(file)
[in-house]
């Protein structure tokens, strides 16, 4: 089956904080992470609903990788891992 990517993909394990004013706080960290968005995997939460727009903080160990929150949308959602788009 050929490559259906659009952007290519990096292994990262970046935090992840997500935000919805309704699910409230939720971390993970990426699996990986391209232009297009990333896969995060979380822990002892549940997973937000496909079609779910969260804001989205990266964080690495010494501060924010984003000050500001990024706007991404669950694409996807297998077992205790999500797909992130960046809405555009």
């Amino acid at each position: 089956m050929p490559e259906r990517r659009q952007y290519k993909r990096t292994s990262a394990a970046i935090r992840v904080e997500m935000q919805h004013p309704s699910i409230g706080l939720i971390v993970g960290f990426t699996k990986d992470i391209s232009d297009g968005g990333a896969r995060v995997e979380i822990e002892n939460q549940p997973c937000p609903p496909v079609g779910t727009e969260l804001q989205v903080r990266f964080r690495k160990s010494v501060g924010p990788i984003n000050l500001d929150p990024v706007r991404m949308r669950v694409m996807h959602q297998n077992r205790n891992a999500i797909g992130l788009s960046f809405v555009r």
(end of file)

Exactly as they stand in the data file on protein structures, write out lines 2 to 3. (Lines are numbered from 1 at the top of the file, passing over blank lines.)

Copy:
């Protein structure tokens, strides 16, 4: 089956904080992470609903990788891992 990517993909394990004013706080960290968005995997939460727009903080160990929150949308959602788009 050929490559259906659009952007290519990096292994990262970046935090992840997500935000919805309704699910409230939720971390993970990426699996990986391209232009297009990333896969995060979380822990002892549940997973937000496909079609779910969260804001989205990266964080690495010494501060924010984003000050500001990024706007991404669950694409996807297998077992205790999500797909992130960046809405555009």
């Amino acid at each position: 089956m050929p490559e259906r990517r659009q952007y290519k993909r990096t292994s990262a394990a970046i935090r992840v904080e997500m935000q919805h004013p309704s699910i409230g706080l939720i971390v993970g960290f990426t699996k990986d992470i391209s232009d297009g968005g990333a896969r995060v995997e979380i822990e002892n939460q549940p997973c937000p609903p496909v079609g779910t727009e969260l804001q989205v903080r990266f964080r690495k160990s010494v501060g924010p990788i984003n000050l500001d929150p990024v706007r991404m949308r669950v694409m996807h959602q297998n077992r205790n891992a999500i797909g992130l788009s960046f809405v555009r």